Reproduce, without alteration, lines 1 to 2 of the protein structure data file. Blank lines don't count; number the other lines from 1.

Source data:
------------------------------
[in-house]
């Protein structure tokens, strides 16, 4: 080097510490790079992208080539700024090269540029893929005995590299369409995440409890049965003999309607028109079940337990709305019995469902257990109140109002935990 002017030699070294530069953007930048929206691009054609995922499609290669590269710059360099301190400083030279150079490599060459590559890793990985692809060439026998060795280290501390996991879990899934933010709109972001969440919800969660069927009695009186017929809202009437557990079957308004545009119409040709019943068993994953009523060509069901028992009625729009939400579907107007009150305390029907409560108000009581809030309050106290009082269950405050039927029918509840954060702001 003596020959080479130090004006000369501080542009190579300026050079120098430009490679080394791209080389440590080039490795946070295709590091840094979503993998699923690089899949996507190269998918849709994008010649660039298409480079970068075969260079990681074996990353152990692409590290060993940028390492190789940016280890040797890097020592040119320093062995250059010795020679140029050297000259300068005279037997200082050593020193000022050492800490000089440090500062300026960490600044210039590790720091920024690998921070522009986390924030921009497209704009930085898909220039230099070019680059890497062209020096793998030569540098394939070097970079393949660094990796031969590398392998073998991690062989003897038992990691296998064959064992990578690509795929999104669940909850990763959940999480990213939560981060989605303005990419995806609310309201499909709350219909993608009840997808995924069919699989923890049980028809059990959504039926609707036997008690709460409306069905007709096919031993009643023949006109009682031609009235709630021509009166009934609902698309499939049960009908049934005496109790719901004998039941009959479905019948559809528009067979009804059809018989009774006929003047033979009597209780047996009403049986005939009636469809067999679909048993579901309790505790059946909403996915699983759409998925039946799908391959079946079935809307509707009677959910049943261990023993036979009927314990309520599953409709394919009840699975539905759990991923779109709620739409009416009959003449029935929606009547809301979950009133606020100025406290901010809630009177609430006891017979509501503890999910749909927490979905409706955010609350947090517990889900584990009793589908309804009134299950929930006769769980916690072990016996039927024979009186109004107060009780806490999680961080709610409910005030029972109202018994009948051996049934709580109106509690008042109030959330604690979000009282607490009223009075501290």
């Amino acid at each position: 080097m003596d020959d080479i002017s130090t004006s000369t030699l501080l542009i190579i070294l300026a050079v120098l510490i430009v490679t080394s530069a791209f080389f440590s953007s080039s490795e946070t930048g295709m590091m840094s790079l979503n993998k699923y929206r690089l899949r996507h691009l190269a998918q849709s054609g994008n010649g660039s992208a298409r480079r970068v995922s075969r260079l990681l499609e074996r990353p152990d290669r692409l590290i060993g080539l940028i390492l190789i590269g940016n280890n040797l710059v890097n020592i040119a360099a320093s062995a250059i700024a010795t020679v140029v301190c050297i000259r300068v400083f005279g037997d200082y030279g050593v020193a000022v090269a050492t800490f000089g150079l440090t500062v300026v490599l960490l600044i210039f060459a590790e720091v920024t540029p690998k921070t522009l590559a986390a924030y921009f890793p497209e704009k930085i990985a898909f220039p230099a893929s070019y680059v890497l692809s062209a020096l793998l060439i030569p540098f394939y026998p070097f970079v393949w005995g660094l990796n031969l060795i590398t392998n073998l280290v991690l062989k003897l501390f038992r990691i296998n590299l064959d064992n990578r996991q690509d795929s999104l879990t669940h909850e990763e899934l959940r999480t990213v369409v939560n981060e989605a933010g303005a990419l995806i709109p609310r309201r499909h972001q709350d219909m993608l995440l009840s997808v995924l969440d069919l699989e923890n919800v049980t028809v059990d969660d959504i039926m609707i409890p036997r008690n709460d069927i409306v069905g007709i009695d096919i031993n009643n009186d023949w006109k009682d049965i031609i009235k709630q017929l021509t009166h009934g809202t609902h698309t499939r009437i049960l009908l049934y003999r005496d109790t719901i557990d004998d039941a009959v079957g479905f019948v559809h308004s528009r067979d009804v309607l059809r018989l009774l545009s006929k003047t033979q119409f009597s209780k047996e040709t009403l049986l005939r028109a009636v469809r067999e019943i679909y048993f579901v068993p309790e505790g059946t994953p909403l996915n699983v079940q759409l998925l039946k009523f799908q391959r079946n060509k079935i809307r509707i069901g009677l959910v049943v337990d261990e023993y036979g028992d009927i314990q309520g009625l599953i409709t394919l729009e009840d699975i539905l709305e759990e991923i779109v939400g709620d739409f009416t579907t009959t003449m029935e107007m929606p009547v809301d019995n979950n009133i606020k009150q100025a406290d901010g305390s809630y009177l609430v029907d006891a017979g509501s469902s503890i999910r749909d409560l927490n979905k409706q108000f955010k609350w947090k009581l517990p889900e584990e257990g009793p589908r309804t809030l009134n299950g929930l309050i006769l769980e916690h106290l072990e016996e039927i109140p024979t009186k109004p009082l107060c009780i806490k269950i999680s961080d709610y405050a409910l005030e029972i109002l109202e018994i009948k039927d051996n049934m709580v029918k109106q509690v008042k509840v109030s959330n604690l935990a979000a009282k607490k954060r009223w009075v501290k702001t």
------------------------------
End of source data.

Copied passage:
[in-house]
């Protein structure tokens, strides 16, 4: 080097510490790079992208080539700024090269540029893929005995590299369409995440409890049965003999309607028109079940337990709305019995469902257990109140109002935990 002017030699070294530069953007930048929206691009054609995922499609290669590269710059360099301190400083030279150079490599060459590559890793990985692809060439026998060795280290501390996991879990899934933010709109972001969440919800969660069927009695009186017929809202009437557990079957308004545009119409040709019943068993994953009523060509069901028992009625729009939400579907107007009150305390029907409560108000009581809030309050106290009082269950405050039927029918509840954060702001 003596020959080479130090004006000369501080542009190579300026050079120098430009490679080394791209080389440590080039490795946070295709590091840094979503993998699923690089899949996507190269998918849709994008010649660039298409480079970068075969260079990681074996990353152990692409590290060993940028390492190789940016280890040797890097020592040119320093062995250059010795020679140029050297000259300068005279037997200082050593020193000022050492800490000089440090500062300026960490600044210039590790720091920024690998921070522009986390924030921009497209704009930085898909220039230099070019680059890497062209020096793998030569540098394939070097970079393949660094990796031969590398392998073998991690062989003897038992990691296998064959064992990578690509795929999104669940909850990763959940999480990213939560981060989605303005990419995806609310309201499909709350219909993608009840997808995924069919699989923890049980028809059990959504039926609707036997008690709460409306069905007709096919031993009643023949006109009682031609009235709630021509009166009934609902698309499939049960009908049934005496109790719901004998039941009959479905019948559809528009067979009804059809018989009774006929003047033979009597209780047996009403049986005939009636469809067999679909048993579901309790505790059946909403996915699983759409998925039946799908391959079946079935809307509707009677959910049943261990023993036979009927314990309520599953409709394919009840699975539905759990991923779109709620739409009416009959003449029935929606009547809301979950009133606020100025406290901010809630009177609430006891017979509501503890999910749909927490979905409706955010609350947090517990889900584990009793589908309804009134299950929930006769769980916690072990016996039927024979009186109004107060009780806490999680961080709610409910005030029972109202018994009948051996049934709580109106509690008042109030959330604690979000009282607490009223009075501290």